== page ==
Statement on the Minister of Justice’s comments

Gender-based violence is a scourge deeply embedded in our societal fabric, an epidemic wreaking havoc on lives throughout Nova Scotia and beyond. Acknowledging this crisis for what it is —an epidemic— is a call to unite to end it. To dismiss or diminish its severity as merely a private affair is not just negligent; it’s a dangerous denial that inflicts further harm and ignores the agony of countless victims. Such a stance, especially from those in positions of power, drags the issue back into the dark, allowing the cycle of violence to persist unchecked.

The impact of gender-based violence stretches immeasurably, compromising the health, security, and financial stability of survivors and placing innocent children directly in the crossfire. The resulting trauma jeopardizes their developmental and future well-being.

For too long, calls for meaningful action and adequate funding to support women from harm have been met with lackluster reactions. This inertia is magnified by systemic flaws across numerous sectors —in taxation, wage equity, childcare, income support, affordable housing, archaic laws, and deficient social services— all amplifying the crisis at hand.

Dismissive attitudes towards gender-based violence sustain a legacy of inaction and marginalize those advocating for fundamental change. There is a clear need for a shift towards strategies that address the roots of violence, including economic inequality. Advocacy by women’s centres, shelter homes, and family resource entities for more robust support mechanisms to help survivors and halt the violence spiral has never been more critical.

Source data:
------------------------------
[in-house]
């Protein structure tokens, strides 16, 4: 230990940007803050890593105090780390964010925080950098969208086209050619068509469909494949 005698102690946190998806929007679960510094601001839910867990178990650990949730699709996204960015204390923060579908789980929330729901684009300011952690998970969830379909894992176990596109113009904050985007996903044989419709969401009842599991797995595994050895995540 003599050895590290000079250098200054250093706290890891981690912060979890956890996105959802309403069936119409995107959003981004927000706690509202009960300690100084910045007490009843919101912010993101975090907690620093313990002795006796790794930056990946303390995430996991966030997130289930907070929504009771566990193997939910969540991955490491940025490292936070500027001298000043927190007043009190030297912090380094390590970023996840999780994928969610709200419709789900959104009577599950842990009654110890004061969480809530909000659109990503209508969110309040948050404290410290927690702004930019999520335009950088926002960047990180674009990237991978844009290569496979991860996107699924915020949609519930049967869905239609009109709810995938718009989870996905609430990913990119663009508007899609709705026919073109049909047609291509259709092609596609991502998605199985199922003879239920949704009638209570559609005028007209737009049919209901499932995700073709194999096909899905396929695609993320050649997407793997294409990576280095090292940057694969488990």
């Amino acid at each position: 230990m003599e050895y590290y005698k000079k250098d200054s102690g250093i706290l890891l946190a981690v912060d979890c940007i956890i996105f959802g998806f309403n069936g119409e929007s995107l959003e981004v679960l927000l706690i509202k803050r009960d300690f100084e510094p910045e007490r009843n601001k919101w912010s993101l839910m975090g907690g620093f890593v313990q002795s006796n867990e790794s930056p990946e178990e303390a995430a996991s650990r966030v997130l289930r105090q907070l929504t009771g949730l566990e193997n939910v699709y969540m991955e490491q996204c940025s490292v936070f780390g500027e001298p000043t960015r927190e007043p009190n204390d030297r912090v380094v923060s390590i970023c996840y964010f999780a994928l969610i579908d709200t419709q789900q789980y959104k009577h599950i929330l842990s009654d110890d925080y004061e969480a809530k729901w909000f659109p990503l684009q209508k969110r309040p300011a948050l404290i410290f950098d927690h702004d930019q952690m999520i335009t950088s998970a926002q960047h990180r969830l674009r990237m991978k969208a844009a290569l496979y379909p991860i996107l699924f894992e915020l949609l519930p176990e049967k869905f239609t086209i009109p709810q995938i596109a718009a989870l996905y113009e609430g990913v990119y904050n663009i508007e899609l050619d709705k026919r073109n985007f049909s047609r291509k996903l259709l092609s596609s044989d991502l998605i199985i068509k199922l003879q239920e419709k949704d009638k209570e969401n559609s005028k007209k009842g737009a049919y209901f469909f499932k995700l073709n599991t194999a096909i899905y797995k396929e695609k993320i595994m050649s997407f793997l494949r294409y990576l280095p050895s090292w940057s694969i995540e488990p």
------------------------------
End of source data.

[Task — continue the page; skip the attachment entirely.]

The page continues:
Social workers recognize the urgent demand for systemic changes to forge a safer future for women. In solidarity with every victim of intimate partner violence, we commit to creating communities where the safety and wellness of all individuals are held supreme.

One thought on “Statement on the Minister of Justice’s comments

  1. Can we also recognize the inadequate funding and resources available for treating those who are at the very heart of the issue – men? This includes working directly with men on healthy relationships, treating mental health issues and working through childhood trauma, addiction, and the other societal issues that continue DV to be perpetuated (such as poverty and our current housing issues).
    It’s important that we help the victims but if we keep ignoring the source, how can we ever work to end it. It’s like treating the symptoms of a virus without any work on the cause and a preventative vaccine.

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